The Rev. Jerry Falwell has boasted publicly that a recent action by a Virginia State Board of Education committee would enable graduates of his Liberty Baptist College to teach biblical creationism in the public classrooms.
Falwell's comments, first made in a television sermon last month and repeated this week in an interview with The Washington Post, follow a controversial vote by a state panel giving preliminary approval to Liberty Baptist's request to have its biology graduates certified as teachers in Virginia public schools.
"So now we, with God's help, want to see hundreds of our graduates go out into the classrooms teaching creationism," Falwell said, according to a transcript of the nationwide television sermon.
"Of course, they'll be teaching evolution," he added. "But teaching why it's invalid and why it's foolish, and then showing the proper way and correct approach to the origin of the species."
While efforts by fundamentalists to legislate the teaching of creationism have been stymied in other states, Falwell said in a telephone interview that it would be a milestone for the creationist cause if the Virginia board approves Liberty Baptist's request.
"It would give Virginia the distinction of being the first state to commit itself to academic freedom and fairness in the area of the origin of the species," he said.
These and other recent comments made by Falwell are likely to fuel a growing debate among Virginia educators over the certification of Liberty Baptist graduates to teach in Virginia's public schools--a debate that parallels the national controversy over the teaching of creationism in public schools. A 17-member Board of Education teachers advisory committee is scheduled to hear the Liberty Baptist issue again here Friday.
The American Civil Liberties Union asked today that the board postpone any action on Liberty Baptist, charging that creationism is little more than a religious doctrine that has no place in the public classroom.
"This is a church-state issue," said Chan Kendrick, director of the state ACLU. "If the state board approves the program, it's a signal to every local school board in the state that it's okay to hire teachers to teach creationism and I equate that with teaching the Bible."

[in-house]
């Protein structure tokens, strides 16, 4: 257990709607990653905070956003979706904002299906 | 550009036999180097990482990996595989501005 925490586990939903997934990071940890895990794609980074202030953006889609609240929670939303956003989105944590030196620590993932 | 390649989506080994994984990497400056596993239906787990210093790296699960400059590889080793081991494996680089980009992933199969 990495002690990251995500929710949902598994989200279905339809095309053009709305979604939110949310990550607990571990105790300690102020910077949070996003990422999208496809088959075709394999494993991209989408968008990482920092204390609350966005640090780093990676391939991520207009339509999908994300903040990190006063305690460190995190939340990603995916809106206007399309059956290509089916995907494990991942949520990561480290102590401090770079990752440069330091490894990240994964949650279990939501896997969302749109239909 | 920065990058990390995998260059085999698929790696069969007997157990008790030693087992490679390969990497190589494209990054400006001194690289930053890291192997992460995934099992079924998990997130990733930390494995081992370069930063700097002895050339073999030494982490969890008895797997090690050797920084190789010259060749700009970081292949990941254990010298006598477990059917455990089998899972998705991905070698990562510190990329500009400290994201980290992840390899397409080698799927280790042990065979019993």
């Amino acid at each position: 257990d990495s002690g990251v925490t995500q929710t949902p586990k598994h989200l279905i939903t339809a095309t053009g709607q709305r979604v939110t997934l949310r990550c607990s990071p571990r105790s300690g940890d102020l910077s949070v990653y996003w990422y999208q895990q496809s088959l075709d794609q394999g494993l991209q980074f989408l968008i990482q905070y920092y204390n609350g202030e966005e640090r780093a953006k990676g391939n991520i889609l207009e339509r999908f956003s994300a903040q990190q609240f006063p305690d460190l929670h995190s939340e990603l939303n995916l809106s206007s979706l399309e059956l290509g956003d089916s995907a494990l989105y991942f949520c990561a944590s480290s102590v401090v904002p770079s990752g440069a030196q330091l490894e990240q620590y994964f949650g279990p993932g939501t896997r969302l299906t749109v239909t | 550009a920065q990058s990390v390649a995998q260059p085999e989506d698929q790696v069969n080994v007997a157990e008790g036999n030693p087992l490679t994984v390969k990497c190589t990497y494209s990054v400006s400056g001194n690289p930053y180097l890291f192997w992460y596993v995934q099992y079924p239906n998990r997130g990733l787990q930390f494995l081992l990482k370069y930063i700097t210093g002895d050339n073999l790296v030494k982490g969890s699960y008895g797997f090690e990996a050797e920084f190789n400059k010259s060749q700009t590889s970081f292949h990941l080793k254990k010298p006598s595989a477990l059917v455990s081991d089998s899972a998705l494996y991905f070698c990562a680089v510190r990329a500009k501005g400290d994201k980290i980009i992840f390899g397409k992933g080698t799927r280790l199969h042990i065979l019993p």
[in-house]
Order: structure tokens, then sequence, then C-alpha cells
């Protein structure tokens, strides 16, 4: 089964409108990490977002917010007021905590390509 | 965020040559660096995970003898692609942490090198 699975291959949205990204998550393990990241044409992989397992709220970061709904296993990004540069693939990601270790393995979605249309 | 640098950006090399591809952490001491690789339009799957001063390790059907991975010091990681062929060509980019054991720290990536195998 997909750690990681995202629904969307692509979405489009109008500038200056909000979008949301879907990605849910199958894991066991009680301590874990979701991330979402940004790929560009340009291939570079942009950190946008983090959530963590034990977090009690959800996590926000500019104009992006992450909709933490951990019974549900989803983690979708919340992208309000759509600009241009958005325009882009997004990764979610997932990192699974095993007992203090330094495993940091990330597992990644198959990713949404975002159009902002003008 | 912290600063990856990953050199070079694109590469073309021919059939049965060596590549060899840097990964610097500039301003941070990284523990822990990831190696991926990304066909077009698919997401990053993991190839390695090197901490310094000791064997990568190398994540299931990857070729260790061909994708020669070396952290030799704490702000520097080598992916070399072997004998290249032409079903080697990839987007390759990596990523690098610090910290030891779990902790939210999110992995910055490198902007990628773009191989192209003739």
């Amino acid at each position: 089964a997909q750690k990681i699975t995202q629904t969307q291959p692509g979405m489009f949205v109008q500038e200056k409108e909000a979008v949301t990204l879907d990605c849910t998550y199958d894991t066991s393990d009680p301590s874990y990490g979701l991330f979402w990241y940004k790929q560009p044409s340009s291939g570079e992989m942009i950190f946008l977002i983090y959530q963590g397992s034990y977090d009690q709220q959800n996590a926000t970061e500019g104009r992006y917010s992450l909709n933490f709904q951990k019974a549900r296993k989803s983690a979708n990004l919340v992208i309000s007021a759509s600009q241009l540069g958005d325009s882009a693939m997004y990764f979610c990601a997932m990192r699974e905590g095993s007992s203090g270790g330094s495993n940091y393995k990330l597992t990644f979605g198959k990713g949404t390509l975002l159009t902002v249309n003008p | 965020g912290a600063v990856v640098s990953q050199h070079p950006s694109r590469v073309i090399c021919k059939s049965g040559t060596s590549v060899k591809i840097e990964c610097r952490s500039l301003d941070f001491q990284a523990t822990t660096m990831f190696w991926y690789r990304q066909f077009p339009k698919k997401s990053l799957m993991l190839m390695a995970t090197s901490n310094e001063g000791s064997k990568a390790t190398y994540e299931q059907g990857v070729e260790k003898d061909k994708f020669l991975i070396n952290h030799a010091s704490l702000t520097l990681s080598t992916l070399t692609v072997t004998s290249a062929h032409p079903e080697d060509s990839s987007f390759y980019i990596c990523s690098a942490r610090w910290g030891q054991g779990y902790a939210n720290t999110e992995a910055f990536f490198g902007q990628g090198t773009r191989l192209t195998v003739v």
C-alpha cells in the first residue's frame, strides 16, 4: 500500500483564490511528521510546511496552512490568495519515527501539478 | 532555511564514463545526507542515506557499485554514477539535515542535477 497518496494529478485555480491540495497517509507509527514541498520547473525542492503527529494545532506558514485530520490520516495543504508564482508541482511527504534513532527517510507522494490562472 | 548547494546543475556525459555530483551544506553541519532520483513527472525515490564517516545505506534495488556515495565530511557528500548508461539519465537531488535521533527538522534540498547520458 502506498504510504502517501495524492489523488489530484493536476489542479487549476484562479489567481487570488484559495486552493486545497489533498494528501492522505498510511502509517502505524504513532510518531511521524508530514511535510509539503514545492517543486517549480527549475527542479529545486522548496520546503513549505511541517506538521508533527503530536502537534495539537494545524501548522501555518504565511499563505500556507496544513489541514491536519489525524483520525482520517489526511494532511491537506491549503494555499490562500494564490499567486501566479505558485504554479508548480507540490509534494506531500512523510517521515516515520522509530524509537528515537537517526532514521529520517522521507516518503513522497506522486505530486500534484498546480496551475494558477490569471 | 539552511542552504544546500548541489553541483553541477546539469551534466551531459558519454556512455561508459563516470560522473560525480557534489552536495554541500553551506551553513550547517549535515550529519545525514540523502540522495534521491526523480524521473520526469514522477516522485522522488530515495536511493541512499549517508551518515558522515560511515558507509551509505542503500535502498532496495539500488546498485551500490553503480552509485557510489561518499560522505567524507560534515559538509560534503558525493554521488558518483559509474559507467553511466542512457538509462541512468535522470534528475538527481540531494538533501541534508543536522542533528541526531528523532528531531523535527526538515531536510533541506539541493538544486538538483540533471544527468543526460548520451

More significantly, perhaps, are new questions as to whether Liberty Baptist may have misled the board about the nature of its science program. A small Christian college in Lynchburg, Va., headed by Falwell, Liberty Baptist proclaims itself in its catalogue to be a "miracle school." One of its stated purposes is to teach "the scientific basis" for the Biblical account of the origin of man.
When a state board of education teachers visiting committee met on April 8 to consider Liberty Baptist's request for certification of its science program, school representatives insisted that the college met basic state standards that require courses in biology, earth science and general science.
While acknowledging that creationism was a part of the school's curriculum, Liberty Baptist professors told the committee that the school also taught standard evolutionary biology.
"We are going to give both sides of this important question on the origin of life an equal hearing," Dr. Terry Weaver, chairman of the school's biology department, told the committee. However, in the interview this week, Falwell appeared to give a different account of the Liberty Baptist curriculum.
"We give our opinion at Liberty Baptist in the same way that evolutionists give their opinion," he said. "We are teaching evolution on an equal basis. . . but there's not a student at the college who doesn't know where we stand and that's why they came here. The young people clearly are committed to the creation concept."
Falwell also charged that the ACLU's criticism of Liberty Baptist was part of a nationwide campaign by a "secular humanist" religious group, which he said was located in Buffalo.
"The ACLU continually violates the separation of church and state," said Falwell. "They want only secular humanism to be taught in the public schools."
Falwell's comment about Buffalo was apparently a reference to the American Humanist Association, a small group located in Amherst, a Buffalo suburb, that publishes the The Humanist magazine, with a circulation of 12,000. ACLU director Kendrick said he never heard of the organization.
The April 8 vote by a state board committee regarding Liberty Baptist was only the first of three hurdles the school must clear before its graduates are formally certified as Virginia teachers. The teachers advisory committee meeting Friday must approve the recommendation and then submit it to the full Board of Education, which is scheduled to consider the issue on July 28 and 29.